Stemm and Gordon made another decision that summer: Odyssey would apply its exploration skills to the business of mining in deep waters. It contributed some cash and services for a 30 percent stake in Neptune Minerals, which has secured rights from countries in the Pacific such as Papua New Guinea and Tonga to mine in the Ring of Fire, an area of intense volcanic and seismic activity. “It was exactly the right time for us to step in,” says Stemm. “Today, two years later, we would be an also-ran. But we’re among the pioneers in the field. We could utilize the same amount of time and money searching for a $50 million shipwreck or a $50 billion mineral deposit.” Really, he says, Odyssey is no longer a shipwreck company: “We’re a shipwreck company like Apple is a computer company.”
So far, Odyssey has explored massive sulfide deposits rich in gold and copper that range from 2 million to 100 million tons, according to the company. Hydrothermal vents 3,000 or so feet below the surface pump out the minerals from the earth’s core onto the seafloor. Eventually the vents extinguish themselves. It’s around these dead vents that Odyssey has been exploring. “It’s like the surface of the moon where we’re grabbing from,” says Gordon. “We’ll be digging up sand and rock. Could it cause some disturbance? Absolutely. But it will be nothing compared to the impact of mining on land. And those resources are being depleted anyway.”
Odyssey has been hired by Chatham Rock Phosphate to survey deposits off the coast of New Zealand. Most of the world’s phosphate, an essential component in fertilizer, comes from a politically unstable region of Morocco.
Odyssey doesn’t expect to be involved in mining commercial quantities of gold or copper or phosphate, but Stemm believes that’s not far off. “The business is about to explode,” he says. “It’s like offshore oil and gas drilling in the 1950s and 1960s. That was made possible by these crazy Cajuns in Louisiana. They figured out how to do it when industry didn’t think it was possible. They were explorers. Shell didn’t figure that s–t out.”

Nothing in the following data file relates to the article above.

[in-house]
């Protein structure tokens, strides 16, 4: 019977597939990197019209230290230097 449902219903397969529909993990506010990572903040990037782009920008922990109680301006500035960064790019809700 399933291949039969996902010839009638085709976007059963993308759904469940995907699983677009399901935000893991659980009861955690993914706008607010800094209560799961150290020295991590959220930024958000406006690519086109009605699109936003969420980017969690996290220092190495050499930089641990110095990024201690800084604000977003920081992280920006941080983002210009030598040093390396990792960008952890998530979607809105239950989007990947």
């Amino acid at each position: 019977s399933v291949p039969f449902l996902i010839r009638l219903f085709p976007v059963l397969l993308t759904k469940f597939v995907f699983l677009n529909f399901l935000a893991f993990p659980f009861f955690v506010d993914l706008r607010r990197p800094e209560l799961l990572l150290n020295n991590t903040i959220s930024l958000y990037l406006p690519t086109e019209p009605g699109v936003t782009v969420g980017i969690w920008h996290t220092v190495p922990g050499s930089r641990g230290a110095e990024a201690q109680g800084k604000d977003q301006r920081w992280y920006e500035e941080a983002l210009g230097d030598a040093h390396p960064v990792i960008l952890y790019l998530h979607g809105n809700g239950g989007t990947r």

This past fall and winter, as Odyssey had nearly exhausted the appeal process in the Black Swan case, it announced three deals with the British government to recover shipwrecks found in the Atlantic. The first two are straightforward modern salvage, no archaeology involved: the SS Gairsoppa, a World War II ship supposedly carrying 7 million ounces of silver, and the SS Mantola, sunk by a German torpedo during World War I with a cargo of 600,000 ounces of silver. Odyssey has just begun to recover the 80-pound silver bars from within the steel hull of the Gairsoppa. Together, says Gordon, the finds could be worth more than $200 million. To fund its operations, Odyssey has relied on project financing from a group headed by Morris. If all goes as planned, they’ll get back their investment of $7.5 million and earn a profit of $22.5 million. The British government gets 20 percent of the proceeds after Odyssey covers its costs.